Is now the time to grab a tracker mortgage?
Filed under: Mortgages
Mortgage Advice & Info
Homebuyers are usually faced with two options when choosing a mortgage – a fixed rate deal, where monthly repayments are always the same, or a tracker deal, where repayments go up and down in line with the Bank of England base rate, which is currently 0.5%.
The dilemma for buyers is that tracker mortgages are cheaper than fixed deals, but they also come with more risk.
Mortgage Advice & Info
For example, those with a 40% deposit can get a lifetime tracker with HSBC pegged at 2.49% above the base rate, giving a current rate of 2.99%. Monthly repayments on a £150,000 mortgage would be £711.
The cheapest two-year fixed rate is 3.15% with Yorkshire BS, giving repayments of £723.
If a borrower opted for the tracker, but found that the base rate increased to 1%, their monthly repayments would jump to £750 a month, making it more expensive than the fix.
The choice between a fixed and tracker mortgage comes down to what you can afford, and what your attitude to risk is. If you are considering a tracker rate, use our mortgage calculator to work out what your monthly repayments would be when the base rate starts to go up.
Could you afford an increase of two percentage points? If not, you may prefer the peace of mind of a fixed rate deal, even if you have to pay a small premium.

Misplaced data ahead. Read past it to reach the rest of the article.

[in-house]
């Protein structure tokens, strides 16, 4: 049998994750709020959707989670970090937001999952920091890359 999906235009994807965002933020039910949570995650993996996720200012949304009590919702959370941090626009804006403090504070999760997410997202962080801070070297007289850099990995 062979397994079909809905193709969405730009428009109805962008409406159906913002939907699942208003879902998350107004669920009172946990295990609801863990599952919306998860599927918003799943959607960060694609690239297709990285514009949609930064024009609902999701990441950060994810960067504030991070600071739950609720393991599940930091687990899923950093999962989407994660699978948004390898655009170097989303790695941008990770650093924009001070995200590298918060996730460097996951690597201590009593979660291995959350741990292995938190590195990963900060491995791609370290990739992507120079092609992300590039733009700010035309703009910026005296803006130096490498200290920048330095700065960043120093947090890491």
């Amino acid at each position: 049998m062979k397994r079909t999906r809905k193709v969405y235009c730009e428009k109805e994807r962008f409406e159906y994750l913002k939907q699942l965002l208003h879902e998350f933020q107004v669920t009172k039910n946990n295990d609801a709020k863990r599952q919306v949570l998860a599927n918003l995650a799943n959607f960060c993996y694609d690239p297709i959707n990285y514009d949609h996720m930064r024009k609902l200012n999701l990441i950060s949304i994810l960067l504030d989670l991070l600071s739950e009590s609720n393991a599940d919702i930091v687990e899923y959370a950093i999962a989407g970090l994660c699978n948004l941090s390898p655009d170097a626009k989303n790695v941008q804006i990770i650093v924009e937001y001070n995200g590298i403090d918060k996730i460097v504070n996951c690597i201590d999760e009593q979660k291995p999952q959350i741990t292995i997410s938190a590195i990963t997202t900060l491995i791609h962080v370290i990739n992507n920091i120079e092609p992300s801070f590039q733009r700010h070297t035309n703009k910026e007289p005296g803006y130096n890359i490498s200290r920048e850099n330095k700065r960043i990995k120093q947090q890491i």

What's going to happen to the base rate?
Part of the decision-making process is of course working out what you think will happen with base rate.
Last week Sir Mervyn King, Governor of the Bank of England, said the base rate could even be cut further to stimulate our weak economy. He also warned that we are not 'halfway through' the economic problems sparked by the banking crisis in 2007.
Most economists think a base rate fall is unlikely, as it would hit banks' profit margins and make it harder for them to lend to homeowners and small businesses. After all, consumer confidence is low as the UK is back in recession and there are still major concerns over the situation in the eurozone. Unemployment is likely to remain high and wage growth muted.
All this makes it very unlikely that the base rate will increase soon, since this would place millions of households under even more pressure and damage the economy further.
Best mortgage for those with a large deposit
Those with the biggest deposits or amount of equity will have access to the best deals.
However, with the HSBC deal you can leave at any time, for example to switch to a fixed rate, without paying a penalty. There is also free legal and free valuation work included in the deal.
Best mortgage for those with a smaller deposit
If you want a lifetime tracker, you can get 3.49% with First Direct, giving current monthly repayments of £750. It comes with a £499 fee and there is a £149 fee if you want to leave the deal at any point.
If you've only got a 15% deposit, it's worth a look at Norwich & Peterborough Building Society's two-year tracker at 2.84% above base rate (so currently 3.34%) with a £795 fee.
Whatever the size of your deposit or your circumstances, make sure you shop around. You can use our mortgage tool to compare deals, and also pick the brains of our fee-free mortgage team.
- First-time buyer numbers may rise
- How mortgage lenders are hiking switching costs by stealth
- The true cost of a month's mortgage payment holiday
- Compare mortgage deals